MILWAUKEE -- Wisconsin's first hemp growing season in more than 70 years is in the books, but whether hemp becomes the cash crop the state is hoping for depends on how farmers did.
It has been a learning season for Diane Strauss. She lost 30 percent of the hemp crop outside her Mequon home that she planted in June.
"We've had an insane amount of rain for like the last four weeks," Strauss said.
But the knowledge Strauss gained about growing hemp has been invaluable.
"I think that it was an extremely successful year," Strauss said.
Strauss plans to sell the crop's CBD oil -- and consult with farmers looking to grow hemp in 2019.
"We are testing for cannabinoids and THC," Strauss said.
For that reason, Strauss bought a $13,000 portable lab. It measures the amount of CBD in a plant -- as well as its THC content. THC is the psychoactive compound that gives marijuana users a high. In hemp, it must be below 0.3 percent.
It has been an experimental year for the 140 farmers who planted hemp for the first time in Wisconsin. Success varied.
"It depends when they got their plants in, seeds in the ground, how much rain they got after that -- so there are a lot of environmental impacts that determine how the crop is going to turn out," said Rob Richard of the Wisconsin Farm Bureau.
It is something the state monitored through mandatory THC testing. Farmers whose hemp crop tested too high twice had to destroy the plants.
"If you obtain your seed from a trusted source, if it's a certified seed, for the most part you'll come in under 0.3," Richard said.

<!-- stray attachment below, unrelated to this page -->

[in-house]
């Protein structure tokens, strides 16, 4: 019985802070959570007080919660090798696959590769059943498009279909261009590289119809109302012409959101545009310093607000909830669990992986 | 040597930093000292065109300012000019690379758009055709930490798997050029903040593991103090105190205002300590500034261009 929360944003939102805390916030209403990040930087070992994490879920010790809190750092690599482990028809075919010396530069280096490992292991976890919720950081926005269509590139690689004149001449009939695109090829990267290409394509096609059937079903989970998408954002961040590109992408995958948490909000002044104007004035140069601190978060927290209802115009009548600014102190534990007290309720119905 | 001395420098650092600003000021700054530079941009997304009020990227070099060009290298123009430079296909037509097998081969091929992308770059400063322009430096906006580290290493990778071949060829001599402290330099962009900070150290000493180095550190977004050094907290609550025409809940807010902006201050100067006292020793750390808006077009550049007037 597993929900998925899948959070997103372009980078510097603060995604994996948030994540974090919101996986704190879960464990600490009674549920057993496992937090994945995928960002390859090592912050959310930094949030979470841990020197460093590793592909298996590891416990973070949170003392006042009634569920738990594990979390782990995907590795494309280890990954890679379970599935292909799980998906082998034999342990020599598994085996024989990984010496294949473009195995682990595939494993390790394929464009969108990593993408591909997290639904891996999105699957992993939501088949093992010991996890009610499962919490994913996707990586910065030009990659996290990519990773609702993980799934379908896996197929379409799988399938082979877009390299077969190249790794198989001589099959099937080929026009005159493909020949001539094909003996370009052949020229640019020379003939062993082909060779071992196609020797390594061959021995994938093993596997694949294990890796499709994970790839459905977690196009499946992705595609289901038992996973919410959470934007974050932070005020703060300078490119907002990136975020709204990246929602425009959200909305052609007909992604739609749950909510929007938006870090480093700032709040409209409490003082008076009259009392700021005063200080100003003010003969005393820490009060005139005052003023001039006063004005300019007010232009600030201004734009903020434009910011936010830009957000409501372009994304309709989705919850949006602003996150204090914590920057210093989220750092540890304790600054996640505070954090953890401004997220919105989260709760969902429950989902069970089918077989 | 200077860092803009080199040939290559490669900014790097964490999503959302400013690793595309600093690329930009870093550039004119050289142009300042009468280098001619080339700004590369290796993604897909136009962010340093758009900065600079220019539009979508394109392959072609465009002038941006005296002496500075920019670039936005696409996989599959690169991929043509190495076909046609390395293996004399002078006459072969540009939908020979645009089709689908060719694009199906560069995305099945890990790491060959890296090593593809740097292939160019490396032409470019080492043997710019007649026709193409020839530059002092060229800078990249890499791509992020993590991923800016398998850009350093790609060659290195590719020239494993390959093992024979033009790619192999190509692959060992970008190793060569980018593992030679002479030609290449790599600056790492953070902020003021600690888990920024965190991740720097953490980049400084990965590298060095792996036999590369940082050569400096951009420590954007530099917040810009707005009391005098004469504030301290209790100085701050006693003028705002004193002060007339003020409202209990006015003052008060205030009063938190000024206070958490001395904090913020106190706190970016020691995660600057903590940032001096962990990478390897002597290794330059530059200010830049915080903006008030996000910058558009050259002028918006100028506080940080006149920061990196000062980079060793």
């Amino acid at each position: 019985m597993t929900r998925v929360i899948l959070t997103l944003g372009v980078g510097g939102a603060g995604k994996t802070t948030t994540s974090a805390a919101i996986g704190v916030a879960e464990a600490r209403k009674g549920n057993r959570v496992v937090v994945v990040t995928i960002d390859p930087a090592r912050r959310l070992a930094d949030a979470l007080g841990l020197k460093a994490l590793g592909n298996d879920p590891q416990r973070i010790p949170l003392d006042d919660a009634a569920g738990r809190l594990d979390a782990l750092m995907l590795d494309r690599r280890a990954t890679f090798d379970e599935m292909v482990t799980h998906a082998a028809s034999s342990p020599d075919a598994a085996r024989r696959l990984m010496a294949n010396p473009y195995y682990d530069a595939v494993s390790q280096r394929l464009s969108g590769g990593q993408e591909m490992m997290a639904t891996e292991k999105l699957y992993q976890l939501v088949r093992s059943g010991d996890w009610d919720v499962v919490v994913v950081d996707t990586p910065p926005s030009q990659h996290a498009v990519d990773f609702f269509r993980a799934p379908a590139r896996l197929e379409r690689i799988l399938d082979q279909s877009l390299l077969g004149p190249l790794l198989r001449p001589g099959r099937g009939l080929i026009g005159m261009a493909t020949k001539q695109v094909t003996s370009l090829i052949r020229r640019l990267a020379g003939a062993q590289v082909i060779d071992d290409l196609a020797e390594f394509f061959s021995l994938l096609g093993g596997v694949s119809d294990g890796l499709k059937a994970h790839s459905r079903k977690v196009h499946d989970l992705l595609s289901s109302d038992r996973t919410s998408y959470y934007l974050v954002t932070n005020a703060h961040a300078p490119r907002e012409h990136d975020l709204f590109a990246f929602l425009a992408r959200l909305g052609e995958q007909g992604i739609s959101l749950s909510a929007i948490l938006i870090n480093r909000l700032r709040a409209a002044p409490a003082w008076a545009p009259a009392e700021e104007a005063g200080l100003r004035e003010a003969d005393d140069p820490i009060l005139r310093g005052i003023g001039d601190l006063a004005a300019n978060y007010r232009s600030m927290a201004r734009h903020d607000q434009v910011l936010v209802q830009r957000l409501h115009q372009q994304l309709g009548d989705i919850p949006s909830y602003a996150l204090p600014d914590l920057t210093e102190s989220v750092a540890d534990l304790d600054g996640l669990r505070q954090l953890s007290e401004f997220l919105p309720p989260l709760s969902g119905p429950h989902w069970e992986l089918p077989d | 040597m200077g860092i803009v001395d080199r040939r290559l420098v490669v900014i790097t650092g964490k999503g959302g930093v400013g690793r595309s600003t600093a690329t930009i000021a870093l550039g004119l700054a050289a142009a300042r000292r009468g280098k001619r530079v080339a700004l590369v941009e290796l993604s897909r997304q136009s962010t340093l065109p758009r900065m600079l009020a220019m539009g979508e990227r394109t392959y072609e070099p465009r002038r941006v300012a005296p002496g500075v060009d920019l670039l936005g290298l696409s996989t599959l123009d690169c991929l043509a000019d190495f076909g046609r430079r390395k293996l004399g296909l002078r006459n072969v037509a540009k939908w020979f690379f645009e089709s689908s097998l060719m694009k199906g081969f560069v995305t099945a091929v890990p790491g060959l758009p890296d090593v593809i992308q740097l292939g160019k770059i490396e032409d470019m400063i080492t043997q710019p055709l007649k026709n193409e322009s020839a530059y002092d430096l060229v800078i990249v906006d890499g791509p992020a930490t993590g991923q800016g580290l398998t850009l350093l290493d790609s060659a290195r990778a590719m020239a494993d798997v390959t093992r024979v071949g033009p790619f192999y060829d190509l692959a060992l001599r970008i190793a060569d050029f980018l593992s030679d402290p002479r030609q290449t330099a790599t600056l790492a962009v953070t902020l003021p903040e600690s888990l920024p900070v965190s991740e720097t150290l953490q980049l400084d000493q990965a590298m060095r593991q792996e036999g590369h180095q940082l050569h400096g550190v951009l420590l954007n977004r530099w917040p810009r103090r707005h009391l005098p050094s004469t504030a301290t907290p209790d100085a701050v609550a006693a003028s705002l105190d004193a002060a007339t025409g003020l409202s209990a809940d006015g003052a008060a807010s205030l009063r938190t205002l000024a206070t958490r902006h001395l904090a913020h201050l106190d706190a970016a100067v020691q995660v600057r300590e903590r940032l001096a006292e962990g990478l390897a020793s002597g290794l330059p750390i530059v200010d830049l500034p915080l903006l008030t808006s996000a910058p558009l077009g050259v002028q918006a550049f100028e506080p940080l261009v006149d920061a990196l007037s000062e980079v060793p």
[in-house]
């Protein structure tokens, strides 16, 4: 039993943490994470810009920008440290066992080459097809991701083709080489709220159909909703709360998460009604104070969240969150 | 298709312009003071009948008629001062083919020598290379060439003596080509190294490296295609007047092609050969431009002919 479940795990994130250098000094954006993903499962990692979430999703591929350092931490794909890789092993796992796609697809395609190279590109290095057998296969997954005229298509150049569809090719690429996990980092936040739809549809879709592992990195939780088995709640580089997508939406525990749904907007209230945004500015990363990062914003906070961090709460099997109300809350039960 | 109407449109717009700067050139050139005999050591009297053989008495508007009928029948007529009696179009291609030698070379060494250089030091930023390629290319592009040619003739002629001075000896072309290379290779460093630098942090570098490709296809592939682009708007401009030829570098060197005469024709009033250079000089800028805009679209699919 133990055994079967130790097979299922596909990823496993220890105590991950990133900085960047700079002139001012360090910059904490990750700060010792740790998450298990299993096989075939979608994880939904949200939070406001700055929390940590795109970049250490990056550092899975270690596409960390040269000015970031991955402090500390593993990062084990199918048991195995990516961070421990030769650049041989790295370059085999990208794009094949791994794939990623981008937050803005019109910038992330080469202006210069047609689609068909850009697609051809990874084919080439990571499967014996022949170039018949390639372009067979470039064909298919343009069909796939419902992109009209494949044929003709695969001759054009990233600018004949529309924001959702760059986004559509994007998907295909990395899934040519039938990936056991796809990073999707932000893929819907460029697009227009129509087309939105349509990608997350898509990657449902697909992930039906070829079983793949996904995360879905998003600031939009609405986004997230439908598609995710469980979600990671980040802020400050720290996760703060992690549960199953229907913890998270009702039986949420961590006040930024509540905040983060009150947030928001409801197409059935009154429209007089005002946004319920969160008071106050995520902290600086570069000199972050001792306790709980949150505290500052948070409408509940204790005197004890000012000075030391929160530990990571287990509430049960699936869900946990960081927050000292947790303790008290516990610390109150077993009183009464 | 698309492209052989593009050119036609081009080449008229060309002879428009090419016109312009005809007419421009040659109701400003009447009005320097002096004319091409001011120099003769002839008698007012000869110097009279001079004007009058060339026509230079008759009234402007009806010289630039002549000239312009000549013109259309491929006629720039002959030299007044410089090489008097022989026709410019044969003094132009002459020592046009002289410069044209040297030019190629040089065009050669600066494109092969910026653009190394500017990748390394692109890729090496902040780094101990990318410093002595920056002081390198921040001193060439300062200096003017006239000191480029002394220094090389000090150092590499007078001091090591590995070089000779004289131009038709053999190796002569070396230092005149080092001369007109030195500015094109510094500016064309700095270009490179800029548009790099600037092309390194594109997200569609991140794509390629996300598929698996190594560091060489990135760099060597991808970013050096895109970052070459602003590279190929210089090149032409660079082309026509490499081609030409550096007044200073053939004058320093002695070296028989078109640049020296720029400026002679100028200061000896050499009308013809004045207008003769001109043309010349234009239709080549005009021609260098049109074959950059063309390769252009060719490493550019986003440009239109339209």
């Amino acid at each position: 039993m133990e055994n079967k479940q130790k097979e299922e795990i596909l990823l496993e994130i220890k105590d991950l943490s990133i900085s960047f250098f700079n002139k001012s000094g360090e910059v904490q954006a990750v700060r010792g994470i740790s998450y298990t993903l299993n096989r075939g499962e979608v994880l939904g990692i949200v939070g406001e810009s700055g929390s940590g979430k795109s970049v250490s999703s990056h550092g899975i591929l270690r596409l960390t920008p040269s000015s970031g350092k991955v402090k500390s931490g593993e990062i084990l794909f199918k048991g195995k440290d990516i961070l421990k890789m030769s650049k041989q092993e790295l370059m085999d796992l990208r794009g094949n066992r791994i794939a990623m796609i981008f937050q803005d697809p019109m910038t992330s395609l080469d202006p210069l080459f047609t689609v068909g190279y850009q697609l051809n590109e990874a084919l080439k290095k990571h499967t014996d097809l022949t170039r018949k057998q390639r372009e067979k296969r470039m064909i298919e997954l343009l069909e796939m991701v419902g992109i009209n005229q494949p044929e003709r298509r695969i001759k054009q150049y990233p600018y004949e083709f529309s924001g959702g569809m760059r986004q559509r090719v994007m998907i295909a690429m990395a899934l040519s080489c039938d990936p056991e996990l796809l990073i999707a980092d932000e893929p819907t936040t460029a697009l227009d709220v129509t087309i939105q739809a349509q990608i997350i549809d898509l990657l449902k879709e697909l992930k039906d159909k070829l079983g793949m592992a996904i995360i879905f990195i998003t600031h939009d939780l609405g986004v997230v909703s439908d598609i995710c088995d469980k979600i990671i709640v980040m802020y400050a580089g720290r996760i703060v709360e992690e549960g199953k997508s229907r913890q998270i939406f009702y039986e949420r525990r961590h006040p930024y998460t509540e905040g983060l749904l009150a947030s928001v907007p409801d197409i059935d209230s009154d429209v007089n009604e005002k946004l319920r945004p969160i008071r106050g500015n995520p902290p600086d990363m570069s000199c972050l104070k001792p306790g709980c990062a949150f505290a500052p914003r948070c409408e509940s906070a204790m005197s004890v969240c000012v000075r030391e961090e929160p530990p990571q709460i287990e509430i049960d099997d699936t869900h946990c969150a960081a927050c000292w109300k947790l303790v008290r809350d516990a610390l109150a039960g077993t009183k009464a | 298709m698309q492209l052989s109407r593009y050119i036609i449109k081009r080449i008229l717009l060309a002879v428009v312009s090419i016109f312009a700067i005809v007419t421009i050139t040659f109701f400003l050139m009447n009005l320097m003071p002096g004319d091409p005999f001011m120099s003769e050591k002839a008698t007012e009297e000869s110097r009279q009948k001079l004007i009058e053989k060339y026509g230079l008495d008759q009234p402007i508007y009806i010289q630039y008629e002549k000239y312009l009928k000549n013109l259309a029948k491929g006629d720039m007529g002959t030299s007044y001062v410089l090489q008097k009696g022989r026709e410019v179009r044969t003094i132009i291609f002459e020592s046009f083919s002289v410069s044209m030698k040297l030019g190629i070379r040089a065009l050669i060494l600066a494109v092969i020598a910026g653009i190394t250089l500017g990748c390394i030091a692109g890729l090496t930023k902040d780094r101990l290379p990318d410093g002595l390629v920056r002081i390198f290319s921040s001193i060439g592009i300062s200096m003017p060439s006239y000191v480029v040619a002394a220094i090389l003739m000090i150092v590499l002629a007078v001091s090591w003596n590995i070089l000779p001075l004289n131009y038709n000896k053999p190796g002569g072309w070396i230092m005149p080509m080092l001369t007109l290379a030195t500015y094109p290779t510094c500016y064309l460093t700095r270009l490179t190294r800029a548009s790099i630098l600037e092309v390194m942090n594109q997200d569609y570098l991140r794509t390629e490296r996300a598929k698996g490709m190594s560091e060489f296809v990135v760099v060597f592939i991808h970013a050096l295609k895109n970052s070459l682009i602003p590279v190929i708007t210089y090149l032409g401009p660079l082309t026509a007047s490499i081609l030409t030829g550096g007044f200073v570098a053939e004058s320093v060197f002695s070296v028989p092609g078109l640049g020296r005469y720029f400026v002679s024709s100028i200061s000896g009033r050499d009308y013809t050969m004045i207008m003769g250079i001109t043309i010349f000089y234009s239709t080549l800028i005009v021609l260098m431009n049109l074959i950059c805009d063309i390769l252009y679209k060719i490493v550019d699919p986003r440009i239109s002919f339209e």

"We've seen some several percentage points above that," said Dave Metzger, CEO of Accelerated Cannabis Labs in Milwaukee.
While the state determines whether a crop is fit for sale, Accelerated Cannabis Labs is telling farmers not only THC levels, but what their hemp is worth.
"One thing that I'm encouraging farmers to do is to make sure they know the value of their product or the concentrations of the chemicals their crop is producing, prior to shipping it out for sale," Metzger said.
The newly-certified lab has tested hundreds of samples from about 50 farmers looking to maximize their CBD output.
"I think there's a lot of trial and error so far," Metzger said.
Metzger predicts a bright future for hemp -- and plans to open labs in Michigan and California.
"We have a strong community that is interested in CBD and how to manufacture that into beauty products, food, all kinds of things," Metzger said.
Strauss is also betting on the future of hemp. She predicts the industry is in its infancy -- and this is the first of countless harvests to come.
At this point, results at Accelerated Cannabis Labs are just for farmers' own knowledge. The state will not accept them for regulatory purposes. The state said it is possible they will certify labs to do testing on their behalf in the future -- but it would be a complex process.
In January, we should learn how many farmers successfully grew hemp -- when the state files its first season report. Right now, it is accepting its second round of growing applications.